The total value of the guarantees issued by the city reached about UAH5 billion at the end-2018, but the actual debt withdrawn by the municipal companies was lower, at UAH1.2 billion (ie. 12% of the city’s operating revenue). Under Fitch’s rating case we expect the latter to rise to UAH2 billion in 2020 and UAH3 billion in 2023, but the actuals may deviate from those assumptions, depending on the pace of projects’ implementation.
Liabilities and Liquidity Flexibility Assessed as Weaker
Similar to other Ukrainian cities, Lviv’s available liquidity is restricted to the city’s own cash reserves. The city has no undrawn committed credit lines. Potential liquidity providers are local banks (‘b-‘ rated counterparties) justifying a Weak assessment for the liquidity profile. There are no emergency bail-out mechanisms from the national government in place due to the fragile capacity and hence weak public finance position of the sovereign, which is dependent on IMF funding for the smooth repayment of its external debt.
Debt Sustainability Assessment: ‘aaa’
Under Fitch’s rating case the city’s debt payback ratio (net adjusted risk-to-operating balance) – the primary metric of the debt sustainability assessment – will remain sound and far below five years over the rating horizon, which justifies the city’s debt sustainability assessment of ‘aaa’. The secondary metric – fiscal debt burden (net adjusted risk to operating revenue) – also supports strong debt sustainability assessment, as well as the actual debt service coverage ratio (ADSCR, operating balance/debt service, including short-term debt maturities).
According to Fitch’s rating case, the payback ratio will remain strong over the projected period, gradually rising to about 3.8x in 2023 from about 0.7x in 2018. The fiscal debt burden will gradually increase to about 50% in 2023 from 15% in 2018 following the implementation of an ambitious capex programme by the city’s municipal companies. The ADSCR, which is currently very strong, may weaken in years of expected debt repayment (planned bond redemption of PLN440 million in 2020), but should remain sound, above 2x under Fitch’s rating case scenario.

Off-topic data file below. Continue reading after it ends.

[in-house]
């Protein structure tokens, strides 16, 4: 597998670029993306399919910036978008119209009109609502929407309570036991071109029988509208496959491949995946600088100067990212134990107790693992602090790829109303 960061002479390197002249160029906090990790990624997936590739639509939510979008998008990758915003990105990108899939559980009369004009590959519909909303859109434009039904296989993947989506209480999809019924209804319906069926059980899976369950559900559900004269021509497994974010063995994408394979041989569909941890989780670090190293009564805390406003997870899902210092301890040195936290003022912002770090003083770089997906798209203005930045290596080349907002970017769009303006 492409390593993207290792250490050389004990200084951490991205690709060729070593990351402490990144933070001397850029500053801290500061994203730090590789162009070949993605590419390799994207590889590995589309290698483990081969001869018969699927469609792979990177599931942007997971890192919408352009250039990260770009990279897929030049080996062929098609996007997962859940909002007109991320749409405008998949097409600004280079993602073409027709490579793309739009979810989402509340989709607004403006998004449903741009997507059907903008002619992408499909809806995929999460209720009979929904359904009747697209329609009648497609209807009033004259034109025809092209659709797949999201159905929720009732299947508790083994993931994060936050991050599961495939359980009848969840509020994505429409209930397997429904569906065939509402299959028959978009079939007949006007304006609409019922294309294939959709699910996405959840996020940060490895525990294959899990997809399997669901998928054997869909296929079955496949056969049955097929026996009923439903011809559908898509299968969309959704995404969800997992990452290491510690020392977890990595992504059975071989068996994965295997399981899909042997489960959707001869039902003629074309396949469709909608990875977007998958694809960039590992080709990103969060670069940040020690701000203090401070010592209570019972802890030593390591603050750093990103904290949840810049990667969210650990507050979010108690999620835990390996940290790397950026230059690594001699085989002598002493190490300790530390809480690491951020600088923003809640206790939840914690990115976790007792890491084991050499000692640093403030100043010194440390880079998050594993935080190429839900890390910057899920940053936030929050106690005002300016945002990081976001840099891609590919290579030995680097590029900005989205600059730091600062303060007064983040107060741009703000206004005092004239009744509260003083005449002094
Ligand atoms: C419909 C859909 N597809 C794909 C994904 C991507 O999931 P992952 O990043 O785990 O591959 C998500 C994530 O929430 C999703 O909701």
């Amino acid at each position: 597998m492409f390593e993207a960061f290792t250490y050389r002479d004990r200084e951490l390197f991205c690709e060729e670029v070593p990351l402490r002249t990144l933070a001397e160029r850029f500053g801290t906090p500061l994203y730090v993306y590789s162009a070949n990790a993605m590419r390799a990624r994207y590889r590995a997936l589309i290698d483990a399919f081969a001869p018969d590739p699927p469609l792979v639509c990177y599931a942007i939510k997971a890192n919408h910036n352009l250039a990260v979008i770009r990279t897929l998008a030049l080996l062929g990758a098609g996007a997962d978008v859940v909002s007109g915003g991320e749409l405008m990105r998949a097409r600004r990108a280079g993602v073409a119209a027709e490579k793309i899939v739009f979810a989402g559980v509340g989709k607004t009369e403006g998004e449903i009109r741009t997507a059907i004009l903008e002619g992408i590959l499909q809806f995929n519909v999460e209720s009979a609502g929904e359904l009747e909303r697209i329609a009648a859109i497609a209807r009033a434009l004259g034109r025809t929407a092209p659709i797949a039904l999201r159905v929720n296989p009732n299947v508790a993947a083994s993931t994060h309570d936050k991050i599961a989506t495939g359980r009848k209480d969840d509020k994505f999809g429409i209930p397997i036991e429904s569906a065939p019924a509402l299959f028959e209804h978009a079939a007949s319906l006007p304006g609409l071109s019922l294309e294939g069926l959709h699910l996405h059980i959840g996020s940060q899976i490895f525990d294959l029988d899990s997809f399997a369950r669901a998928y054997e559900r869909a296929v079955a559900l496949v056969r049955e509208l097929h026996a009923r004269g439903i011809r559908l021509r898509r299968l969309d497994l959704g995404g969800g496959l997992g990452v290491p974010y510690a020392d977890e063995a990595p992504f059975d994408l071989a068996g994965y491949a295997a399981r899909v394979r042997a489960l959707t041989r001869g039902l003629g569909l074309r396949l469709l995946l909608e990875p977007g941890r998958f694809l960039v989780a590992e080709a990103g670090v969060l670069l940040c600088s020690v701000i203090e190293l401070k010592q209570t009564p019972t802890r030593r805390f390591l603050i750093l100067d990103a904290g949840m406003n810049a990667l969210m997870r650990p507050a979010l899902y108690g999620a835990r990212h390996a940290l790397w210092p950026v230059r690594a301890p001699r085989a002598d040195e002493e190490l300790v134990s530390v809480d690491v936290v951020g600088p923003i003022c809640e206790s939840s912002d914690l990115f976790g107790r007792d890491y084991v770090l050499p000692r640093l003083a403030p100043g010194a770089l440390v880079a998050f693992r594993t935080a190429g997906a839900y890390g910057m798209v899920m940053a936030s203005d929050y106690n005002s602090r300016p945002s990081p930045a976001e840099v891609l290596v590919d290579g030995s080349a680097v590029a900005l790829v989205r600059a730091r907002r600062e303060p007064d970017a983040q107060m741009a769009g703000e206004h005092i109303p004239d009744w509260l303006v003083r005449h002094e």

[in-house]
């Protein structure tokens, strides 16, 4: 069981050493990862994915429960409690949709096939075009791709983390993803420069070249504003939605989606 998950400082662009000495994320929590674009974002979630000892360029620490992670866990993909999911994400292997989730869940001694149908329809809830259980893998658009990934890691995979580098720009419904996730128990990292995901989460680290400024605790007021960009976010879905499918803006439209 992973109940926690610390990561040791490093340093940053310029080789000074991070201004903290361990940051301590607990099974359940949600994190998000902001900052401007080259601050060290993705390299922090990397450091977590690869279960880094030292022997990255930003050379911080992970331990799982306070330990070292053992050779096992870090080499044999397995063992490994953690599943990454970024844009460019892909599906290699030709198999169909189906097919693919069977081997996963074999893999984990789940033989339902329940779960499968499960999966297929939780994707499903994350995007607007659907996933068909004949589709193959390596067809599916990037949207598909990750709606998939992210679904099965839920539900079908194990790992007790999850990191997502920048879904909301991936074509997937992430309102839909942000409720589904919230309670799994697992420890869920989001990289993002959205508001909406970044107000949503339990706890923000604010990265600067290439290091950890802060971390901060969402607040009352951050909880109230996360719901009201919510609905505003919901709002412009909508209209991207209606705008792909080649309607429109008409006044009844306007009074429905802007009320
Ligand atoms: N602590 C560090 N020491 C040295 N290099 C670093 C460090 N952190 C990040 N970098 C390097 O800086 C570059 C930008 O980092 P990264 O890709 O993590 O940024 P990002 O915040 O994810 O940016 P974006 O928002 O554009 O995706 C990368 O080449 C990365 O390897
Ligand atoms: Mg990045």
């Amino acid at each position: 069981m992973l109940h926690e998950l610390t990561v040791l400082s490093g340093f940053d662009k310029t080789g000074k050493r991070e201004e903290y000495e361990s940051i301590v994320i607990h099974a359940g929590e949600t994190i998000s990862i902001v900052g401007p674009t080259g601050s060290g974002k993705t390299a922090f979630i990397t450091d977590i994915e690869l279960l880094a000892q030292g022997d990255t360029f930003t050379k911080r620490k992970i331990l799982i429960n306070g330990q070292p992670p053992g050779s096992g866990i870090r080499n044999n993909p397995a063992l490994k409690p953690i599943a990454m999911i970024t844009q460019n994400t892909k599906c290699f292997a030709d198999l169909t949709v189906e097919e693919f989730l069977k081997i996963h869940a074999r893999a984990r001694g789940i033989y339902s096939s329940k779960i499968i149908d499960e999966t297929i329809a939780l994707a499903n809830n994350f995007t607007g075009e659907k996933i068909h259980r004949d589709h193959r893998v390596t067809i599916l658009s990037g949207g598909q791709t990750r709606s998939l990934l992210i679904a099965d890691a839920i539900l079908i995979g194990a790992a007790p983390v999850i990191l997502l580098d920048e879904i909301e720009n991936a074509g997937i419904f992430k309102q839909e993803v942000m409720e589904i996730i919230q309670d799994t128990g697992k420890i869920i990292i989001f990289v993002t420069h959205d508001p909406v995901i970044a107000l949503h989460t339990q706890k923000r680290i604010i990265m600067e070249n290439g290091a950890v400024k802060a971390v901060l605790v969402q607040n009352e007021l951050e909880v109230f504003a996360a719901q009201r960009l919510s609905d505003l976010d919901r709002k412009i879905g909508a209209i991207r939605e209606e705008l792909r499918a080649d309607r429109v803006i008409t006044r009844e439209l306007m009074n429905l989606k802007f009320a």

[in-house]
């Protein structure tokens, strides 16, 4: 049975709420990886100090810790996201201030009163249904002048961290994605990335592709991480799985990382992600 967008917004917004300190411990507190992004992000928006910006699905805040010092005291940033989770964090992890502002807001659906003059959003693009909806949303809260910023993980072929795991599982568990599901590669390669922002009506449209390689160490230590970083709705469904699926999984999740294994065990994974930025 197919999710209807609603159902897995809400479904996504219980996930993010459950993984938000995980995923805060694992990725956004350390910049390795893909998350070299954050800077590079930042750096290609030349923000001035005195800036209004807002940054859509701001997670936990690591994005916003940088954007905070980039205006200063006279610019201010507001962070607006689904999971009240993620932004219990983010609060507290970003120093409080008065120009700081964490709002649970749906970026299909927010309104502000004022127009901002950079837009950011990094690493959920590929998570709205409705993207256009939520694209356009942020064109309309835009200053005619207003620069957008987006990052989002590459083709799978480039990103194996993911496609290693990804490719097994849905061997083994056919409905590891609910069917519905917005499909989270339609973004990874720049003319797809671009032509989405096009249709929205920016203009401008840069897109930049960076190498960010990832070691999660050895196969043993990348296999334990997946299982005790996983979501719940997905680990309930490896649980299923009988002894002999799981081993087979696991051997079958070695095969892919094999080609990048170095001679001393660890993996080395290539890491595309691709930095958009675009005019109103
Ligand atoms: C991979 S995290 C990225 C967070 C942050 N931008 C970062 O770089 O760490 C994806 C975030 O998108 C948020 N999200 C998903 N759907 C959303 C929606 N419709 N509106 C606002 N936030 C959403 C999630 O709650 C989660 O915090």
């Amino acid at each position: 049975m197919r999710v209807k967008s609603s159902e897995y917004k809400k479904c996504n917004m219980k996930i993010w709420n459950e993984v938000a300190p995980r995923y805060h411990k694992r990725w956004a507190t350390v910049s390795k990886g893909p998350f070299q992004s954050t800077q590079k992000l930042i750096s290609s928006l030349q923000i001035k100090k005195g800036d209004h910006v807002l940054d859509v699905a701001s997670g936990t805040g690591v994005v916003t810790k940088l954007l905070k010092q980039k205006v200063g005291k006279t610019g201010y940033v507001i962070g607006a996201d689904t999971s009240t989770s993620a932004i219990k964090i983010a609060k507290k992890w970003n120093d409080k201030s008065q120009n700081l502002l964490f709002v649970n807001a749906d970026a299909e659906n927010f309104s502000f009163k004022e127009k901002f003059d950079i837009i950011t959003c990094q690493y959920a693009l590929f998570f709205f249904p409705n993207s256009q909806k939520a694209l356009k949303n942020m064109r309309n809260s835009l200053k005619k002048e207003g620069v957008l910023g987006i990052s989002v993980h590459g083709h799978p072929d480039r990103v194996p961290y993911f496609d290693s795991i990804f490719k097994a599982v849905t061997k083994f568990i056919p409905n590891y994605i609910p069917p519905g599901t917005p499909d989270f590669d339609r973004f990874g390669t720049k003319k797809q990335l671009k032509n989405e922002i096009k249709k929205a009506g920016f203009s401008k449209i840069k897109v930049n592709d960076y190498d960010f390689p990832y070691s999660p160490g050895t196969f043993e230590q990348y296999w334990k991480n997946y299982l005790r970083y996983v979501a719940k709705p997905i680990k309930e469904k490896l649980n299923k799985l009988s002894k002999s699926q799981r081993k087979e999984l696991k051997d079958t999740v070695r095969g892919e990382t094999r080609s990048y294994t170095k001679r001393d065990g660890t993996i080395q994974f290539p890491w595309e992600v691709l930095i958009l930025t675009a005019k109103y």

The city’s IDRs are capped by the Ukrainian sovereign IDRs. Lviv’s SCP is assessed at ‘bb-‘, which reflects a combination of a ‘Vulnerable’ risk profile and the debt sustainability assessment of ‘aaa’. The SCP also factors in national peer comparison. The IDRs are not affected by any asymmetric risk or extraordinary support from the central government.
Fitch’s key assumptions within our rating case for 2019-2023 include:
– Nominal growth of operating revenue close to expected inflation, with income tax and single tax revenue rising well above inflation and compensating the projected decline of current transfers from the state budget;
– Nominal growth of operating expenditure by about 2pp. above inflation;
– Capex exceeding 20% of the city’s total expenditure, in line with the four-year historical average.
Lviv’s IDRs are currently constrained by the sovereign ratings, while the city’s SCP is assessed at ‘bb-‘. Therefore any rating action on the sovereign will be mirrored in the city’s IDRs.
The SCP could be also positively affected by the sovereign upgrade provided the maintenance of the strong debt sustainability metrics. The city’s SCP could be downgraded if the payback deteriorates above five years.”